Red snapper rise to chum and make catching a breeze in South Timbalier 100 field.
When the hunting seasons end, many hunters leave the fields and woods, and never look back until next fall rolls around. For them it’s off to the lakes and rivers, baseball fields, NASCAR tracks or whatever gets them excited now. There are too many fish to fry to be worrying about deer and turkey. They will worry about them when fall rolls around.
This is unfortunate because the spring and summer months are very active times for deer and turkey. What happens during these months can spell success or failure for hunters next season. Good habitat management work now can certainly increase the chances for success next fall and spring.
Turkeys are nesting and eggs will soon be hatching. Does are pregnant and, in the early-rut areas, will be birthing fawns in May and June. Bucks have shed their antlers, and by May the new antler growth for next year is under way. Those feral hogs that everyone is talking about are rooting up habitat and producing more hogs.
It is definitely an active time in the fields and woods, and while the fish may be biting, a little management work during the next five months can pay big dividends next season.
In the fields and food patches, the winter grasses are making seed heads. Crimson clover has flowered and produced seed, and the white clover is also flowering. The arrowleaf clover that I mixed in with my fall seed mix is being heavily eaten by deer and, unfortunately, feral hogs.
I noticed heavy browsing in a patch at Camp David during the turkey season, so I set up a camera one evening. The next morning, I had a photo of a big pregnant doe. Two days later I got photos of several hogs stomping and feeding through the patch. I thought the sign I was seeing was a little too much for one doe. I have seen hogs before feeding on cowpea plants, browsing plants just like deer.
Control of feral hogs is a big topic these days at most wildlife seminars, and controlling feral hogs is a year-round activity. I will start baiting again in May with plans to try and shoot them at night using a shotgun and buckshot, which does not require a permit from LDWF.
The clover in the patches will provide the bucks with some high-quality protein while they are growing their new sets of antlers. Now would be a good time to do some summer patches and provide the bucks with some extra nutrition.
Legumes such as peas, beans, partridge pea and Illinois bundle flower are good forages to try. Perhaps mix the seed with sorghum, sunflower or millet that will be beneficial to turkey and quail. Deer will eat sunflowers, and if you didn’t reduce your herd as needed last fall, your patches may get eaten up without doing you any good. The hogs that you should be doing something about may also cause you problems unless you are working on reducing their numbers.
Now would be the time to do a spring browse survey and look at your native browse and utilization. Information from the survey could answer some questions regarding your growth and development trends produced from the data you collected from harvested deer.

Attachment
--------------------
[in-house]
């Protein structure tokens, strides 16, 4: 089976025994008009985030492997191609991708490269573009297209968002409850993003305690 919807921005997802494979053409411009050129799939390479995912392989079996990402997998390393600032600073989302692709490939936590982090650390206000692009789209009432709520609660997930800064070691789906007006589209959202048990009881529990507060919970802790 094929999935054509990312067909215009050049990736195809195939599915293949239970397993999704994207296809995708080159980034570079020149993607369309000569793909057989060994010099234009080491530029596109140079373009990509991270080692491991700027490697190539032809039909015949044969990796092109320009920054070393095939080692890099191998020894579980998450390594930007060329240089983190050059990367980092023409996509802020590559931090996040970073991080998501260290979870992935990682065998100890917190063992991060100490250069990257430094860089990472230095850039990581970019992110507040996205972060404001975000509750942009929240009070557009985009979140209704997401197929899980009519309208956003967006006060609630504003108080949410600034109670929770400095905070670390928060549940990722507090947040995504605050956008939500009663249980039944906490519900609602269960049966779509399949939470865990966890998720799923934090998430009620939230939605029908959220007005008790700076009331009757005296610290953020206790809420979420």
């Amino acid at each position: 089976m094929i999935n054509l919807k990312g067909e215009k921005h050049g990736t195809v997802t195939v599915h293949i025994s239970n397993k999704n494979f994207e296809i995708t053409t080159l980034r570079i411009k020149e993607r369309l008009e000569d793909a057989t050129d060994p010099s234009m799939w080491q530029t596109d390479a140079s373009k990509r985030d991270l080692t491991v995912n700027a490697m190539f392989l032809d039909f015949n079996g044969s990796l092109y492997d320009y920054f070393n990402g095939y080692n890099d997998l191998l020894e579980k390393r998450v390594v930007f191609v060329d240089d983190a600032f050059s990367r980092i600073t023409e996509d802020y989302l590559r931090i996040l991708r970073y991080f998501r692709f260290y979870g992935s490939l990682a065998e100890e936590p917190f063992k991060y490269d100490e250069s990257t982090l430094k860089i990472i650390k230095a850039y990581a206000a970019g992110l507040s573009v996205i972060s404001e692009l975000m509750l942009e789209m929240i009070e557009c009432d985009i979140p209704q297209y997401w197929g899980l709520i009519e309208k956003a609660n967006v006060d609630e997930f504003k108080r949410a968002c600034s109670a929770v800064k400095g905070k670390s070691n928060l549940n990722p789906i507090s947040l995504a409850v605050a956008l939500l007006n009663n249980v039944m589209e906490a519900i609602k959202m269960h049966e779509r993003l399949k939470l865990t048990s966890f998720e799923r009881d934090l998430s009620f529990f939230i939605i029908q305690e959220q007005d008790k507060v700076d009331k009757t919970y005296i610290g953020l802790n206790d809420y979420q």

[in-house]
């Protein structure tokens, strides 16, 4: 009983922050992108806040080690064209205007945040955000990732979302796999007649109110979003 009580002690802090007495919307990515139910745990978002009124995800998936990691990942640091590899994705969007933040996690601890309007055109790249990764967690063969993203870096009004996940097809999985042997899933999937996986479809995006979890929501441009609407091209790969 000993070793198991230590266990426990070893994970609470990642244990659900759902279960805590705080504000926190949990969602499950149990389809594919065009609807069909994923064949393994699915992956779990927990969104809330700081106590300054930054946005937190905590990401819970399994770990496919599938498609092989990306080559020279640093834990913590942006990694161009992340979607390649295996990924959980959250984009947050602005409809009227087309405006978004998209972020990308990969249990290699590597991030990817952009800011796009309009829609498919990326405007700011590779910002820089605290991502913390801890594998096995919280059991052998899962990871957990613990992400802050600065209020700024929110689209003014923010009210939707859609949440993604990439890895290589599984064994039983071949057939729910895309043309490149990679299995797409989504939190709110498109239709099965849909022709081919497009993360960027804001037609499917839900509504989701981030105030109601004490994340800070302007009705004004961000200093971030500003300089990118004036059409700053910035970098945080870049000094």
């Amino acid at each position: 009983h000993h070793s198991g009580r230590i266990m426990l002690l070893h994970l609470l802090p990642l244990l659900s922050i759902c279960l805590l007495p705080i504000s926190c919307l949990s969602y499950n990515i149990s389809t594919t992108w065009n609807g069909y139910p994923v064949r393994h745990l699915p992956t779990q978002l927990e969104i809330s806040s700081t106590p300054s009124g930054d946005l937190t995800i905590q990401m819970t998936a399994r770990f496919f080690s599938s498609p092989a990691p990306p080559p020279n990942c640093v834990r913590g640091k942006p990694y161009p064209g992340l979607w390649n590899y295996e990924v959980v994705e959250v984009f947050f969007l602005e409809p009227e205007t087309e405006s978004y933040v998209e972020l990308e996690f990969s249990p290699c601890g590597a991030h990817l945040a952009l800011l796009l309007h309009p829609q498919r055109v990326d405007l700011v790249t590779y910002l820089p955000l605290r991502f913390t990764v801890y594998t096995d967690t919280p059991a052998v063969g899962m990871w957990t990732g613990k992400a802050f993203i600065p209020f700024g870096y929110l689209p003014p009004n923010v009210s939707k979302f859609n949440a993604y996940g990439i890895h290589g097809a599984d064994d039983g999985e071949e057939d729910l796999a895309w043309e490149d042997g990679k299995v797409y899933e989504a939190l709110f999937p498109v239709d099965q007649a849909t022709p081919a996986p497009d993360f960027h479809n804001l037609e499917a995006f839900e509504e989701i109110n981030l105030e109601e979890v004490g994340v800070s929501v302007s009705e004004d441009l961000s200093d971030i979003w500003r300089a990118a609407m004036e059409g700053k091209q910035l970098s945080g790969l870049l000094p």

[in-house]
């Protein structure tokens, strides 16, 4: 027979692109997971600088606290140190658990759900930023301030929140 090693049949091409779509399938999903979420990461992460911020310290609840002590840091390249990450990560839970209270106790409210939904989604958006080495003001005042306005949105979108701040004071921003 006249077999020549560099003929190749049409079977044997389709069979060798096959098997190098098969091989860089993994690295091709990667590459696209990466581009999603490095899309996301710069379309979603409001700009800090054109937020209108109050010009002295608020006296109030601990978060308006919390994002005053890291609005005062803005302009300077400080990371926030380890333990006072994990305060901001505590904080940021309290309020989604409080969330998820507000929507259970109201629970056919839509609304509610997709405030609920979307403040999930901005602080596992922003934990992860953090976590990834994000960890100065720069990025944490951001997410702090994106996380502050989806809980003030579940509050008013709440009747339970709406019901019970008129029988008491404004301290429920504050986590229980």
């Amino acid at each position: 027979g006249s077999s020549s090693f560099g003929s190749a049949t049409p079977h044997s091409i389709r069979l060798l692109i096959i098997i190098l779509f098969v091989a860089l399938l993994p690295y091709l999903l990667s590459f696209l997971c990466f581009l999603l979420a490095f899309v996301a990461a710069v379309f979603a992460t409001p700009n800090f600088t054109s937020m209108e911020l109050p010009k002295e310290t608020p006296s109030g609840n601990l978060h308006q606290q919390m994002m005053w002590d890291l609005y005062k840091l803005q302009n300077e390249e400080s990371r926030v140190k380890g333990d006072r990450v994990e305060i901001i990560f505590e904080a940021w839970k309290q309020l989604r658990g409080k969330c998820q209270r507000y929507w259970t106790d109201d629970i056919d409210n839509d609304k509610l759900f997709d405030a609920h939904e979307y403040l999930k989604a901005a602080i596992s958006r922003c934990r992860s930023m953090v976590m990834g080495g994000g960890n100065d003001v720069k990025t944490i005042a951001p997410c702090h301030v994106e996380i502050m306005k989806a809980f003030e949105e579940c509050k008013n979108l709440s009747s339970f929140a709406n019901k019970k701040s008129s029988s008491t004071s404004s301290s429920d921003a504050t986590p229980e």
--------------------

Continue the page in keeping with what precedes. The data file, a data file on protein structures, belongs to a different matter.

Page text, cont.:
You did collect harvest data last year, right? If you didn’t then there is no way you are managing your deer herd. If you have some sort of buck-harvest program using antler restrictions and you don’t collect harvest data, you are just wasting time and money. How can you make decisions regarding what to shoot or not shoot if you know nothing about your growth and development trends?
Now is the time to either establish mineral sites or recharge your old sites. While deer get most of their minerals from the food they eat, providing minerals at various locations across the landscape does attract deer and, over time, perhaps does some good.
Mineral sites are great locations to set up trail cameras and monitor the deer herd. Don’t just use salt; use a mix that has good calcium and phosphorus and different trace minerals. Does need sodium for milk production and will be regular visitors to the sites. After the fawns are born and begin moving around, they will visit the sites with the does. From what I have observed, buck visits are sporadic. Photos from trail cameras will provide some useful documentation regarding fawn/doe ratios and body and antler growth.
Turkeys respond positively to habitat work, especially work that helps increase productivity. A hen may lay a dozen eggs, but if she successfully produces two to three poults, LDWF considers this good production. Hens use wildlife patches prior to, during and after nesting. They will eat the clover plants and the seeds produced by the winter grasses along with insects associated with the patch.
Poults are primarily insect eaters, but if the field is too thick for them to walk in and catch bugs, they are in trouble. Now would be a good time to clip some strips and perhaps do some fallow disking and give them open areas where the hen can take them to feed. Any help you can give the turkeys to boost the number of poults per hen will pay off big dividends in future years. As Yogi Berra might say, if you want a lot of turkeys you have to have a lot of turkeys.
Now would also be the time to do some timber logging on your land; thinning plantations or making small clear cuts will provide forage and cover during the late summer and into fall. It will also provide some good hunting opportunities.